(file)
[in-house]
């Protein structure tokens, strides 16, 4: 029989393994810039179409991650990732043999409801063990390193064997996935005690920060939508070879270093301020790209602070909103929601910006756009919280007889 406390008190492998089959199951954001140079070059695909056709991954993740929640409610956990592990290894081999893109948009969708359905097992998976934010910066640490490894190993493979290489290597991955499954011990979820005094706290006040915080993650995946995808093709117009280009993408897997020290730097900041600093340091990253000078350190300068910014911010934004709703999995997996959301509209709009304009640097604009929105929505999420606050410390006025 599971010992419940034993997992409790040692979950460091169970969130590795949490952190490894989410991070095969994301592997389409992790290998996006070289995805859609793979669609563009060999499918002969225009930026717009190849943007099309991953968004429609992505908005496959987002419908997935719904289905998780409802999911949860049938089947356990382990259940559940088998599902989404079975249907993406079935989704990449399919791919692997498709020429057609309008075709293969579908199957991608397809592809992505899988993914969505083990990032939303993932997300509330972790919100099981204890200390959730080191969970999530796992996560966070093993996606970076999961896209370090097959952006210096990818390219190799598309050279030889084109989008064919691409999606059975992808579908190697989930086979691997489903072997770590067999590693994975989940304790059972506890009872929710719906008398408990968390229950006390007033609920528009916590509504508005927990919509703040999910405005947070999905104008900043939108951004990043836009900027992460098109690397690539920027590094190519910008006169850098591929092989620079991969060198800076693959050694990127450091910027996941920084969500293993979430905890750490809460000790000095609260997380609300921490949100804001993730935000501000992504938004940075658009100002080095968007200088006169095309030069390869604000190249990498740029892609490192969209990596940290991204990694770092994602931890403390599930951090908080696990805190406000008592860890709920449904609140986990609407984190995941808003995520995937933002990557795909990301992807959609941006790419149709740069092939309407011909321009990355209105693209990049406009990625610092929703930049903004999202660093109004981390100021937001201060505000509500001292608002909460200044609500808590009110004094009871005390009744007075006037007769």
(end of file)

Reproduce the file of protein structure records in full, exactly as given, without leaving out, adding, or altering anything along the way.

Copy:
[in-house]
């Protein structure tokens, strides 16, 4: 029989393994810039179409991650990732043999409801063990390193064997996935005690920060939508070879270093301020790209602070909103929601910006756009919280007889 406390008190492998089959199951954001140079070059695909056709991954993740929640409610956990592990290894081999893109948009969708359905097992998976934010910066640490490894190993493979290489290597991955499954011990979820005094706290006040915080993650995946995808093709117009280009993408897997020290730097900041600093340091990253000078350190300068910014911010934004709703999995997996959301509209709009304009640097604009929105929505999420606050410390006025 599971010992419940034993997992409790040692979950460091169970969130590795949490952190490894989410991070095969994301592997389409992790290998996006070289995805859609793979669609563009060999499918002969225009930026717009190849943007099309991953968004429609992505908005496959987002419908997935719904289905998780409802999911949860049938089947356990382990259940559940088998599902989404079975249907993406079935989704990449399919791919692997498709020429057609309008075709293969579908199957991608397809592809992505899988993914969505083990990032939303993932997300509330972790919100099981204890200390959730080191969970999530796992996560966070093993996606970076999961896209370090097959952006210096990818390219190799598309050279030889084109989008064919691409999606059975992808579908190697989930086979691997489903072997770590067999590693994975989940304790059972506890009872929710719906008398408990968390229950006390007033609920528009916590509504508005927990919509703040999910405005947070999905104008900043939108951004990043836009900027992460098109690397690539920027590094190519910008006169850098591929092989620079991969060198800076693959050694990127450091910027996941920084969500293993979430905890750490809460000790000095609260997380609300921490949100804001993730935000501000992504938004940075658009100002080095968007200088006169095309030069390869604000190249990498740029892609490192969209990596940290991204990694770092994602931890403390599930951090908080696990805190406000008592860890709920449904609140986990609407984190995941808003995520995937933002990557795909990301992807959609941006790419149709740069092939309407011909321009990355209105693209990049406009990625610092929703930049903004999202660093109004981390100021937001201060505000509500001292608002909460200044609500808590009110004094009871005390009744007075006037007769």